Tag Archives | celebrate doilies

Celebrate Doilies in Austin360

verypink.com podcast about Celebrate Doilies

Hot Snakes and doilies? Yeah, I was kind of confused, too, when I read the first paragraph of this article in Austin360 by journalist Dave Thomas of the Austin American-Statesman. But read on. It all begins to make sense.

Many thanks to Dave for writing about the Celebrate Doilies exhibit during its time at the German Free School in Austin.

Next up for Celebrate Doilies:

  • The doily-inspired art quilts of Celebrate Doilies will be part of a group exhibit at the Clyde H. Wells Fine Arts Center gallery at Tarleton State University, June 26 – August 3, 2018.
  • The doily heritage posters may be on display at the International Organization of Lace conference in San Antonio, Texas, this summer.
  • The Celebrate Doilies exhibit will travel to Houston in 2019. More details to come!
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Celebrate Doilies Podcast

verypink.com podcast about Celebrate Doilies

Installing Celebrate Doilies in Austin last week was an adventure, which became even more exciting when Casey of www.kcknits.com came by the German Free School to interview me for Episode 95 of the www.verypink.com podcast.

In a testament to how well social media can work, Casey told about how she found me through Twitter. I had tweeted about a crochet sample book on loan to me from Gwen Blakley Kinsler, the Crochet Kween. Casey saw a retweet, read about Celebrate Doilies, and messaged me.

For the interview, we both wore clip-on microphones, even though her recorder had very cool directional microphones attached to it. I’ve learned a lot about recording voices in the last few months, and you definitely need a microphone close to the person who is speaking. Clip-ons are a pain, because their long cords tangle so easily and they limit your movement, but they are much less expensive than the fancier alternative.

We talked about how the idea of Celebrate Doilies came to me, back in 2015. Casey asked about some of the stories people have told me about their family heirloom doilies, and I was glad to tell them. After the interview, she photographed the exhibit, which we had just finished putting up.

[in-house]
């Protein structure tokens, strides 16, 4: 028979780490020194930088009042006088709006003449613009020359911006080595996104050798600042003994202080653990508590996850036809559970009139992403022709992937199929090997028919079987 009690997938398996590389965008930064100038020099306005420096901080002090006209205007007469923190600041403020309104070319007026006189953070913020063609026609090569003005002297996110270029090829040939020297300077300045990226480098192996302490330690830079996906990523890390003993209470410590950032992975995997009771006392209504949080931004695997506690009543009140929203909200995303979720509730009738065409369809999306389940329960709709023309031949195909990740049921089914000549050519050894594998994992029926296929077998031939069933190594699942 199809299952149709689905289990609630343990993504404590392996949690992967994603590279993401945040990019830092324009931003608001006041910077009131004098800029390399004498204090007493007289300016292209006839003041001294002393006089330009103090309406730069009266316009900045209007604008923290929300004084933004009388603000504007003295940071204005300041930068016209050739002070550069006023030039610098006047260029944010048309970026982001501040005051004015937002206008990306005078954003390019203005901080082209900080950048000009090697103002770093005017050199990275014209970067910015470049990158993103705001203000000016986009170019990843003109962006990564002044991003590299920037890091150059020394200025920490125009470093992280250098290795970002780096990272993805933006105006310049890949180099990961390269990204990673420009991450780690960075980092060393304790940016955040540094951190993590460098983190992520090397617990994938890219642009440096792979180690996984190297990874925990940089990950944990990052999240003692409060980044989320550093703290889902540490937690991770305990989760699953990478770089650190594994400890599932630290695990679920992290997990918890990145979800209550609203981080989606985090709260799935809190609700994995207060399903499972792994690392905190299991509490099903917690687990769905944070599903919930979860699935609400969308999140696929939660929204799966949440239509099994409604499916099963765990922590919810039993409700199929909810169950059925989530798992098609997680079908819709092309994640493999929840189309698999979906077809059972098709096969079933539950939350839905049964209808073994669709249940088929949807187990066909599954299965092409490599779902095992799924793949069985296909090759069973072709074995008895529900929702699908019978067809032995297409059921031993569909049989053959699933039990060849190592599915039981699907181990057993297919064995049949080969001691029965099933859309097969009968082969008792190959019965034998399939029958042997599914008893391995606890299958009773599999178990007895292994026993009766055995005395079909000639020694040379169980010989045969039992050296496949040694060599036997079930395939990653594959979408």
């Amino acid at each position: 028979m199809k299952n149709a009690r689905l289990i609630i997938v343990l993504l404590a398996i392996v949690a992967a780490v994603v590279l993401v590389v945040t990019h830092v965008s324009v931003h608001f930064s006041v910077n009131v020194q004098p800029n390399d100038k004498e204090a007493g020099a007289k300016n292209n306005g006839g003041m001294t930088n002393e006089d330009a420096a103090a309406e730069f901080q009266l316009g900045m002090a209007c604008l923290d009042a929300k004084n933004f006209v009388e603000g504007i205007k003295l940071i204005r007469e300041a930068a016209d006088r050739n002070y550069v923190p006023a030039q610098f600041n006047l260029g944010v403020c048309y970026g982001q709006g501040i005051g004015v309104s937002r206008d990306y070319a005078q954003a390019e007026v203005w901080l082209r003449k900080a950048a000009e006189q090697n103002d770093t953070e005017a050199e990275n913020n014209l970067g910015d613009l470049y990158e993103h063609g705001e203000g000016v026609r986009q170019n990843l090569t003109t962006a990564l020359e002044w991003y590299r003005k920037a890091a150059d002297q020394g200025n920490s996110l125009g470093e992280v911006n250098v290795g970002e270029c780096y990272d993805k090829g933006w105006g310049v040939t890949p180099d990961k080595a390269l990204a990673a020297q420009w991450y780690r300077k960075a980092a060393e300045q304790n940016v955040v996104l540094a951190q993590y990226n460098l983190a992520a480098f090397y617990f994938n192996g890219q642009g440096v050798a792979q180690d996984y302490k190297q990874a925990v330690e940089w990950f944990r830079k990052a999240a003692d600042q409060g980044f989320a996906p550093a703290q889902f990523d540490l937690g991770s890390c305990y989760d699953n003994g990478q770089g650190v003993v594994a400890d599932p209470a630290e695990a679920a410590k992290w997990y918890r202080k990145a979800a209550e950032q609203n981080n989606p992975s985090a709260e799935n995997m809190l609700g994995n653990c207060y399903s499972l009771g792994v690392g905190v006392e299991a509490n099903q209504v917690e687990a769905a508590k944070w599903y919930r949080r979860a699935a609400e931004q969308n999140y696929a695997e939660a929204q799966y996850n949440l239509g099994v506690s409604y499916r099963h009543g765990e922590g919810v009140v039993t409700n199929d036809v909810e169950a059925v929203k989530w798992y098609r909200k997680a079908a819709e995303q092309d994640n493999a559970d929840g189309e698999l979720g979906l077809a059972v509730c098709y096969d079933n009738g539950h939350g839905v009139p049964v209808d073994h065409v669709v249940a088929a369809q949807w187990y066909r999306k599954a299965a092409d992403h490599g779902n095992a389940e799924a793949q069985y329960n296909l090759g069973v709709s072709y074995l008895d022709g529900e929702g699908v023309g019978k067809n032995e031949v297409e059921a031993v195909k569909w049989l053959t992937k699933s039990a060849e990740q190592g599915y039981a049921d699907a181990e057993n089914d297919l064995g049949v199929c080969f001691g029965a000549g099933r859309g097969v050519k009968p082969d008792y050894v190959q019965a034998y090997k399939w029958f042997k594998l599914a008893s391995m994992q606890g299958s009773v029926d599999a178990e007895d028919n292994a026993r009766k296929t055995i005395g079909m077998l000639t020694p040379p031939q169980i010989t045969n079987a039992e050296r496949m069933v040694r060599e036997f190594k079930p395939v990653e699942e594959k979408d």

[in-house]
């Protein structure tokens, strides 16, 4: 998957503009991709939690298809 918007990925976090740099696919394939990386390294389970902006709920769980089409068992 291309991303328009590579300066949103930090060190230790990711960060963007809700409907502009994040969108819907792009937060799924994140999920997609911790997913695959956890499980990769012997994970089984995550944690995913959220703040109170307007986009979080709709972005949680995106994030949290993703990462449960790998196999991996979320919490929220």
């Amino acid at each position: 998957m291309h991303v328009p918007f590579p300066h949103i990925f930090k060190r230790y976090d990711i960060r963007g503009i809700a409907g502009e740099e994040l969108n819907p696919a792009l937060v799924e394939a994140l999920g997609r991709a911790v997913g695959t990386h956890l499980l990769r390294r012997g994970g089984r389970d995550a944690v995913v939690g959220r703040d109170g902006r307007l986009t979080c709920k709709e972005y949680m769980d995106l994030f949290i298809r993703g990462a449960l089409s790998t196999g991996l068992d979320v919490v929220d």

You can listen to the podcast online at https://verypink.com/2018/05/02/podcast-episode-95-celebrate-doilies/ or wherever you get your podcasts.

Casey added some history about the German Free School in her own blog post about the podcast, which you can read at www.kcknits.com/blog/doilies.

kcknits.com blog post about Celebrate Doilies

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Visit Celebrate Doilies in Austin

Celebrate Doilies in Austin, Texas

It’s May, so come and see the Celebrate Doilies exhibit at the German Free School, 507 East 10th Street, Austin, Texas! It is open for viewing on Wednesdays and Thursdays, 10 a.m. to 4 p.m. all through the month of May 2018.

The German Free School was built by German immigrants in the 1800s (I think), using rammed earth. It’s a lovely, historical building, and the perfect backdrop for my doily-inspired art quilts, Sandi Horton’s poetry, and doily heritage stories about crocheters of the present and past, and their work.

The exhibit will also be on display during Maifest, May 12, 11 a.m. to 6 p.m. Read more at www.germantexans.org/events/maifest-2018.

Celebrate Doilies in Austin, Texas

There’s metered parking just outside the building on 10th Street, and you should be able to see the big, blue, baling twine doily from the sidewalk.

Sandi and I will present “What to Do with Oma’s Doilies” on Sunday, June 3, 2018, at 3 p.m. That will be your last chance for a while to see Celebrate Doilies in Austin.

Many thanks to the staff at the German Free School and to my sister-in-law Carolyn and my daughter Eva for their work installing the exhibit last week.

Celebrate Doilies in Austin, Texas
Celebrate Doilies in Austin, Texas

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Celebrate Doilies, Comanche

Celebrate Doilies in Comanche, Texas

The Celebrate Doilies exhibit and the 4 North Event Center in Comanche, TX, were a perfect match for one week at the end of March 2018. The wedding venue married the vintage beauty of the building on the courthouse square to the vintage doily heritage and doily-inspired art.

You might say that Comanche is in northwest Central Texas, and it is one of the last few stops before the great expanses of West Texas begin. Buildings around the courthouse retain their attractive western flair, and decorated bicycles are permanently parked in front of several businesses. I passed this one on my way to and from the car, unloading wall hangings and doily heritage posters. Someone had fun embellishing it with old crochet, and I took it as a good omen for the exhibit.

I hung several pieces, including House of Crochet, Sweet Home, and Afternoon in the enclosed patio at the Event Center. The natural light is perfect for viewing and photographing artwork (and people, I’m guessing). The space feels good, and I told Charles I’d love to have my living room on that patio.